An investigation into allegations that US Rep. Jim Jordan (D-OH), among others, turned a blind eye to the abuse of athletes by a physician at Ohio State University just surfaced in public this week. It began with accusations by three former wrestlers coached by Jordan and a firm denial by the co-founder of the House Freedom Caucus and perhaps–aspiring Speaker of the House.
The politicization of the budding maybe-scandal was inevitable, and some right-wing gabbers leapt to the unsupported theory of a deep state conspiracy to clip Jordan’s wings right away. But the likelihood that partisans will ignore the slowly emerging evidence and start firing at each other took a giant leap today when the President of the United States chose to throw caution to the wind and trash the allegations, as ABC reports:
“I don’t believe them at all. I believe him. Jim Jordan is one of the most outstanding people I’ve met since I’ve been in Washington,” Trump said to reporters during a brief gaggle aboard Air Force One on Thursday. “I believe him 100 percent. No question in my mind. I believe Jim Jordan 100 percent. He’s an outstanding man.”
Now, anyone familiar with the president’s relationship with factual evidence or with sex abuse allegations is very unlikely to take his word for Jordan’s innocence unless they do so by blind faith in MAGA or really don’t care what’s true or false. But like so many items in the news, this story is now about Trump, which means that Jordan will gain and lose credibility, as the case may be, from POTUS’ embrace.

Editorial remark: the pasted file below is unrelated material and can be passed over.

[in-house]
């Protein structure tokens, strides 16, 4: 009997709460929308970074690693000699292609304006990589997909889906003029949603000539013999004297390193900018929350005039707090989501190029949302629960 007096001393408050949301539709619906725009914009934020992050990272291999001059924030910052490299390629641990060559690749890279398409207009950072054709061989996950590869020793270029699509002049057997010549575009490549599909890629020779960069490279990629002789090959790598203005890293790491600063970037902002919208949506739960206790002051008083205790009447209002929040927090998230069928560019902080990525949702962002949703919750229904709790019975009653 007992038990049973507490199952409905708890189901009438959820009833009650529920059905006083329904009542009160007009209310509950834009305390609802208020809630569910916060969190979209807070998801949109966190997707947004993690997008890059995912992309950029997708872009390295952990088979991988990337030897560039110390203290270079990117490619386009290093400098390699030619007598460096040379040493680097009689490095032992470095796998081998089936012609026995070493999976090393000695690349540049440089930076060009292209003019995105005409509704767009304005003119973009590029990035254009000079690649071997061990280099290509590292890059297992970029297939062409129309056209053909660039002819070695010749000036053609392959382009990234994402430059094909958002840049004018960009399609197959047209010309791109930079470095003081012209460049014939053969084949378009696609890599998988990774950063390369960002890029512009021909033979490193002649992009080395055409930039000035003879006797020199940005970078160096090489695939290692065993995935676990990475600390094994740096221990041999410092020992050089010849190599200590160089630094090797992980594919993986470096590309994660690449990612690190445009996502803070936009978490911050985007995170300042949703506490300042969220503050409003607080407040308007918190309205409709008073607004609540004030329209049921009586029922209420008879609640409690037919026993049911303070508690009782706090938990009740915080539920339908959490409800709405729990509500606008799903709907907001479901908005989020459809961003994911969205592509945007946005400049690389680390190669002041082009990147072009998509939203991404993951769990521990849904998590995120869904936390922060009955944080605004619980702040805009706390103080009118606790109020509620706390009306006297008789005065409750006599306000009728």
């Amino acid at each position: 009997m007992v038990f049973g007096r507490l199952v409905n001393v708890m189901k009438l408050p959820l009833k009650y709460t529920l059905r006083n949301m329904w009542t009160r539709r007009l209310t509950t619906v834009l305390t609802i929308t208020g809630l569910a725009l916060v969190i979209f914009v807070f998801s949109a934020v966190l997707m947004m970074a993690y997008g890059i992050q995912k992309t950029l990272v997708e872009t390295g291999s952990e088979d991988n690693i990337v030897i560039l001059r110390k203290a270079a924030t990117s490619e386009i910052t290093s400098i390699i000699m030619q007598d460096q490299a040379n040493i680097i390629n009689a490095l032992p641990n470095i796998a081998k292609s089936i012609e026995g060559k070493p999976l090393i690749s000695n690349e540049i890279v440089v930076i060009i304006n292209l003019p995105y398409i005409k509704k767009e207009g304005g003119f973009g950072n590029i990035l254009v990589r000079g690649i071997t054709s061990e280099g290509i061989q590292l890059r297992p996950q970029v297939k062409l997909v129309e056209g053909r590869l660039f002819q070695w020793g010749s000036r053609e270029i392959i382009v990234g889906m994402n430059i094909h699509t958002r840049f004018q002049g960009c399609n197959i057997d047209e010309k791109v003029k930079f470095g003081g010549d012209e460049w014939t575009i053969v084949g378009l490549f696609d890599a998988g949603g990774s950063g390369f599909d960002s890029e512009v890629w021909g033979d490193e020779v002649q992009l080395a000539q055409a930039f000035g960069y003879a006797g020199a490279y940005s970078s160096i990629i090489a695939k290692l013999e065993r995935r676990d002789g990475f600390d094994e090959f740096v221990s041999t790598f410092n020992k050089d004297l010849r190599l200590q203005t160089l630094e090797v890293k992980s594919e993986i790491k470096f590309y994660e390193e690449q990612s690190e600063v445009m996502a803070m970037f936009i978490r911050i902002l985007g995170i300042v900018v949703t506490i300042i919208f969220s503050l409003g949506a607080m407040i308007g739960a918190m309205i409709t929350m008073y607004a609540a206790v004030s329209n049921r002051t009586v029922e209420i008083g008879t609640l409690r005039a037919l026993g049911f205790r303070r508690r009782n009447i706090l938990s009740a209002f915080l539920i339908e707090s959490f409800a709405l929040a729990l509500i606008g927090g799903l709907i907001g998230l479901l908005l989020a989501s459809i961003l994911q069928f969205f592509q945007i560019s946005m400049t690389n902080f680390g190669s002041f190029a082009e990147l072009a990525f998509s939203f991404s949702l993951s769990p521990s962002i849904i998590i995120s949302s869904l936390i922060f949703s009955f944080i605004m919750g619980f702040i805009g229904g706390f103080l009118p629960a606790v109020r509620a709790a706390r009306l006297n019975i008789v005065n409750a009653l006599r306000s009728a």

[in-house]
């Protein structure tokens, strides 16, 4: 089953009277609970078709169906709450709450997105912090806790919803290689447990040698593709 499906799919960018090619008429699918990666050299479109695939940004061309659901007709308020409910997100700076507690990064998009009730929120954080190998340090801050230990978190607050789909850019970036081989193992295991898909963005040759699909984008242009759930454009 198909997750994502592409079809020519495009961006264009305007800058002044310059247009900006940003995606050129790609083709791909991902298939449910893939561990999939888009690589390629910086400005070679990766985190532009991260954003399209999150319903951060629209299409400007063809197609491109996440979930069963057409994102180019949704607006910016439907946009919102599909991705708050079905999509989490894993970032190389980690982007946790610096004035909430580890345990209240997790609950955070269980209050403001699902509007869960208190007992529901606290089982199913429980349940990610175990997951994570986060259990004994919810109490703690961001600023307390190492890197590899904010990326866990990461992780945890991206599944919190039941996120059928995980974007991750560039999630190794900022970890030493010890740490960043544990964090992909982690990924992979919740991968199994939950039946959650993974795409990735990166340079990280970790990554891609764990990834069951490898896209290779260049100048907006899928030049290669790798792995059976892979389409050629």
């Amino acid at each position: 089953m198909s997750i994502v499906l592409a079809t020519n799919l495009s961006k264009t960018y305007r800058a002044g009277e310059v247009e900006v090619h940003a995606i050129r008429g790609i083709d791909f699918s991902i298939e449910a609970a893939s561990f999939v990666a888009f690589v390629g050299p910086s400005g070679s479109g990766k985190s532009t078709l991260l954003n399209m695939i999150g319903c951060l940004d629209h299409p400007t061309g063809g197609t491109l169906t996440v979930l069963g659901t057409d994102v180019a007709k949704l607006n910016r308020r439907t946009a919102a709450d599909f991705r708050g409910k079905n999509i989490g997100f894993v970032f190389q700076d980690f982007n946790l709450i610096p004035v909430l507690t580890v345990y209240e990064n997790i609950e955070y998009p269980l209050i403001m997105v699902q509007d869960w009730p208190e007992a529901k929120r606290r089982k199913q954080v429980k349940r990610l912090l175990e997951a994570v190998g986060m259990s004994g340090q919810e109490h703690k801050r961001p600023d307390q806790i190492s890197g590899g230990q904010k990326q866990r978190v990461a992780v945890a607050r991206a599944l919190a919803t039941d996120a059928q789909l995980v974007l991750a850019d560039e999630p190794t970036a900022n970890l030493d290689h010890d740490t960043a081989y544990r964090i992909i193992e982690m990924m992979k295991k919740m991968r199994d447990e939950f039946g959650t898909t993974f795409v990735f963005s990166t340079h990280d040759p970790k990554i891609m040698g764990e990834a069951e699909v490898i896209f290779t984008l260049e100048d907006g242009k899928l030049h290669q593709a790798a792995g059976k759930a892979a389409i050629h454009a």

Coincidentally or not, this has happened the same day a new accuser has come forward: a fourth former OSU wrestler who claims he’s a big fan (and even a campaign donor) of Jordan’s, but just can’t countenance a cover-up:
The wrestler, Shawn Dailey, said he was groped half a dozen times by Dr. Richard Strauss in the mid-1990s, when Jordan was the assistant wrestling coach. Dailey said he was too embarrassed to report the abuse directly to Jordan at the time, but he said Jordan took part in conversations where Strauss’ abuse of many other team members came up.
“I participated with Jimmy and the other wrestlers in locker-room talk about Strauss. We all did,” Dailey, 43, told NBC News, referring to Jordan. “It was very common knowledge in the locker room that if you went to Dr. Strauss for anything, you would have to pull your pants down.”
Somebody’s not telling the truth here, obviously, and the numbers aren’t currently running in Jordan’s favor. His staff is now alleging that Jordan’s original accuser, Michael DiSabato, sent threatening emails to the congressman before and after the story broke. But the more the accusations spread, the harder it will be to dismiss them as the products of a vendetta or conspiracy.
Perhaps some unimpeachable facts will soon come out. If not, it’s even money as to whether the politicization of the scandal becomes a big problem for Jim Jordan, or creates a right-wing groundswell to make him the next Speaker.